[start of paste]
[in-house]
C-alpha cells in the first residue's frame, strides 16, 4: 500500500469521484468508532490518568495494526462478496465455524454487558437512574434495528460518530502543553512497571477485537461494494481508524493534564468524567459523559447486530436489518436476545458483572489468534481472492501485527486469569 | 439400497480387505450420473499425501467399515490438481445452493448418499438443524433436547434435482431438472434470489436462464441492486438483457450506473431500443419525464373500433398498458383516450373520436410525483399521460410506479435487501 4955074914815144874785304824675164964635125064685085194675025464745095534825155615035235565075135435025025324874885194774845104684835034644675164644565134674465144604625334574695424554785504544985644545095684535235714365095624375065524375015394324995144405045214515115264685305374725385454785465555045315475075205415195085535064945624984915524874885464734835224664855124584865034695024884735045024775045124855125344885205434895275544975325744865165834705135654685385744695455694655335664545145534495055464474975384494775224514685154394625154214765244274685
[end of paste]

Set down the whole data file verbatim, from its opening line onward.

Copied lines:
[in-house]
C-alpha cells in the first residue's frame, strides 16, 4: 500500500469521484468508532490518568495494526462478496465455524454487558437512574434495528460518530502543553512497571477485537461494494481508524493534564468524567459523559447486530436489518436476545458483572489468534481472492501485527486469569 | 439400497480387505450420473499425501467399515490438481445452493448418499438443524433436547434435482431438472434470489436462464441492486438483457450506473431500443419525464373500433398498458383516450373520436410525483399521460410506479435487501 4955074914815144874785304824675164964635125064685085194675025464745095534825155615035235565075135435025025324874885194774845104684835034644675164644565134674465144604625334574695424554785504544985644545095684535235714365095624375065524375015394324995144405045214515115264685305374725385454785465555045315475075205415195085535064945624984915524874885464734835224664855124584865034695024884735045024775045124855125344885205434895275544975325744865165834705135654685385744695455694655335664545145534495055464474975384494775224514685154394625154214765244274685